Research begun during SFI’s 2010 Complex Systems Summer School suggests that player-interaction data from online games such as Pardus are surprisingly useful for understanding how and why people physically move in the real world.
Large amounts of data on human mobility are readily available thanks to studies of mobile phone records and location-based online social networks. But a rich understanding of the mechanisms behind the individual decisions people make – based on socio-economic factors, spatial constraints, and temporal considerations – has been elusive.
2010 CSSS participants Michael Szell, Roberta Sinatra, Giovanni Petri, and Vito Latora, working with SFI External Professor Stefan Thurner, used the vast amounts of data on players’ social interactions and economic activities generated by Pardus to study the patterns and mechanisms of player mobility. Pardus is a multiplayer online game in which gamers explore a virtual universe where they make friends and enemies and communicate, trade, and interact with one another.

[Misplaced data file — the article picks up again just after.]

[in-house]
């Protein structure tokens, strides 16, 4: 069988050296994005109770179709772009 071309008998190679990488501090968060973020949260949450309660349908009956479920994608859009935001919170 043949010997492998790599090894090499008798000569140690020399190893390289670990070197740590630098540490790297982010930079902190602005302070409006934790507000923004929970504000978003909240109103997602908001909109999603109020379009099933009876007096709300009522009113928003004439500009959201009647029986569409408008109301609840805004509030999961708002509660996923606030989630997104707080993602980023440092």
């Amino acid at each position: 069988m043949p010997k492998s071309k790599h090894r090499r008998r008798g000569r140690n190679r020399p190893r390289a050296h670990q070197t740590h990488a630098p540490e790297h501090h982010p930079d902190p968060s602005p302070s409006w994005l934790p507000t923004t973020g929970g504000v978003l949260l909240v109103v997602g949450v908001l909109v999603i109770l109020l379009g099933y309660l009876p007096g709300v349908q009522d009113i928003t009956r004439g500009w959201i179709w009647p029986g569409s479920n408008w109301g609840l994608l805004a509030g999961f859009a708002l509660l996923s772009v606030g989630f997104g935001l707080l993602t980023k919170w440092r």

“What I like most about this work is that human mobility in the real world and in virtual worlds are not all that different,” Thurner says. “One could – if one is a bit generous – interpret this to mean that the processes of traveling basically happen in our imagination, and the way mobility is finally executed is somehow secondary; we don’t necessarily need the real world to understand how we move.”
The team’s results were published in June 2012 in Scientific Reports, an online, open-access journal by the Nature Publishing Group.
Read their paper in Scientific Reports (June 2012)
Caption: Detail view of a map of the Pardus universe